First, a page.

Hayden’s Sunday Throwback: Voyage of the Dawn Treader Is Thrilling Enough, But May Displease Loyal Narnia Fans


The third installment in the Chronicles of Narnia film series, The Voyage of the Dawn Treader, provides enough fun and excitement to entertain younger viewers, but fans of the series and older audiences will likely be disappointed by the differences from the book.

Edmund and Lucy Pevensie are called back into the world of Narnia through a mysterious painting. This time, instead of being accompanied by their older siblings, Peter and Susan, the younger Pevensie kids are joined by their obnoxious cousin Eustace. They find themselves onboard a Narnian ship known as The Dawn Treader, captained by King Caspian, who helped the Pevensies on their previous adventure. A mysterious green mist is spreading across Narnia, striking terror and despair into its inhabitants. On top of that, people are disappearing. Together, Edmund, Lucy, Eustace and the rest of the Dawn Treader crew must find the source of the mist and destroy it before all of Narnia is engulfed in darkness.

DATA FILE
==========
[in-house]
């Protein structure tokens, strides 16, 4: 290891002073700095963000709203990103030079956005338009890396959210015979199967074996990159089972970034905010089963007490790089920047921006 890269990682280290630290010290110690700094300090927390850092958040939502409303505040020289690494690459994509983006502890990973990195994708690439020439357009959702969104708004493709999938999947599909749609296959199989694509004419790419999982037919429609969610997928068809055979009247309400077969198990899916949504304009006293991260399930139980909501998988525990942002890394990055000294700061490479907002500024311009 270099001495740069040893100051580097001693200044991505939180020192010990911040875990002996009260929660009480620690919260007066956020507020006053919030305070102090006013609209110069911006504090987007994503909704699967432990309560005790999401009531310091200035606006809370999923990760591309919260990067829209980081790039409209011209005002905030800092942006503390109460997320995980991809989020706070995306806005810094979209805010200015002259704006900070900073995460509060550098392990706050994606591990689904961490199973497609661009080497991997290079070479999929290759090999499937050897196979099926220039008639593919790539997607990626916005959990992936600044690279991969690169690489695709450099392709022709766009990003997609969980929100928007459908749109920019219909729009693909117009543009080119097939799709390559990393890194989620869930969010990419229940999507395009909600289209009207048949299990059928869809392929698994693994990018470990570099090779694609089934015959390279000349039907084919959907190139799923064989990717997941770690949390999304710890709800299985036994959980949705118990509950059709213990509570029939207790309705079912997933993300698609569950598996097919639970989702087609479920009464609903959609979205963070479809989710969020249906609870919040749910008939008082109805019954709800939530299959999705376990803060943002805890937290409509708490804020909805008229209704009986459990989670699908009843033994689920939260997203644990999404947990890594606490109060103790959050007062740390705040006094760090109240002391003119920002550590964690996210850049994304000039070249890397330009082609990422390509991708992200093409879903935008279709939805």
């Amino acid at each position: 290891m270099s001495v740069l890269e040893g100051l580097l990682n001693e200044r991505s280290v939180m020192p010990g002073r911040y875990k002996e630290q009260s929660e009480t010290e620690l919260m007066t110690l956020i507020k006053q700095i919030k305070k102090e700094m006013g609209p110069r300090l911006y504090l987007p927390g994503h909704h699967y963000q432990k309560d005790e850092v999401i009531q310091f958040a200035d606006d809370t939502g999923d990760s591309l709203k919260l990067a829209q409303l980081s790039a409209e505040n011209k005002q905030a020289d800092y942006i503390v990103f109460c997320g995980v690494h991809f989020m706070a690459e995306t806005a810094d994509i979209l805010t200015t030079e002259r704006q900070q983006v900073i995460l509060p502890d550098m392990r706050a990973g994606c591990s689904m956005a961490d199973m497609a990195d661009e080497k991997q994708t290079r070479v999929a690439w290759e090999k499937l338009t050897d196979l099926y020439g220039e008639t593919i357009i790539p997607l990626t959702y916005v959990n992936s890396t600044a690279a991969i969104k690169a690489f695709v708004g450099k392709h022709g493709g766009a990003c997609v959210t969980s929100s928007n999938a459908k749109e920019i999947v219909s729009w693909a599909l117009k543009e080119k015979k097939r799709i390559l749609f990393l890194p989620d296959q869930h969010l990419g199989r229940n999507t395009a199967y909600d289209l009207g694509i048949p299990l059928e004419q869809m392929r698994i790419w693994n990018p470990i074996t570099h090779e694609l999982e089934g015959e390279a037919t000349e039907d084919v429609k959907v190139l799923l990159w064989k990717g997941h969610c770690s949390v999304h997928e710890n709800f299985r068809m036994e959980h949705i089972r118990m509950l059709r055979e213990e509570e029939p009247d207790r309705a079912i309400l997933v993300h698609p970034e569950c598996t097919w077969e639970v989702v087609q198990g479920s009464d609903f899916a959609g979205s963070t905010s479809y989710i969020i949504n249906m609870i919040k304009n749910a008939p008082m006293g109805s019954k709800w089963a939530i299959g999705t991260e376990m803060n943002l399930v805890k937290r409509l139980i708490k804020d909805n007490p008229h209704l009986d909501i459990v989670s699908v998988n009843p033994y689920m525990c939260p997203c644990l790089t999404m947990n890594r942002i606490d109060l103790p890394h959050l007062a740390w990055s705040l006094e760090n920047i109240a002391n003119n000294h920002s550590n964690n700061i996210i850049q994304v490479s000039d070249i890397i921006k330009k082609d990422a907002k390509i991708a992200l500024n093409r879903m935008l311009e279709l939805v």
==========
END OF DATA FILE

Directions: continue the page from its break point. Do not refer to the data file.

The three young leads, Skandar Keynes, Ben Barnes, and Georgie Henley do a fine job  as Edmund, Caspian, and Lucy, respectively, but the real star here is franchise newcomer Will Poulter. Thanks to his incredible acting, he brings Eustace’s character to life convincingly and effortlessly.  Eustace remains one of the most interesting and complex characters in the Narnia series, and Poulter pulls off the role with flying colors. Eustace’s character development and growth stand out as one of the strongest aspects of the film. Simon Pegg voices the quick-talking mouse warrior Reepicheep, who turns out to be a real pleasure to watch onscreen.

 The film strays a bit too far from the source material, making it the least faithful of the Narnia films. This may not sit well with passionate fans of the books, especially those who were  pleased with the relatively faithful first two installments. Another issue with the film that may bother older viewers is the pacing. There are genuine moments between certain characters, and then an action scene is thrown in to keep audiences interested. In fact, many of the action sequences feel thrown together and unnecessary, which detracts from the time that could be spent further developing supporting characters.

Despite its problems, The Voyage of the Dawn Treader is entertaining enough, but older viewers might need more than choppy action scenes and colorful special effects to stay interested.

3 out of 5 stars


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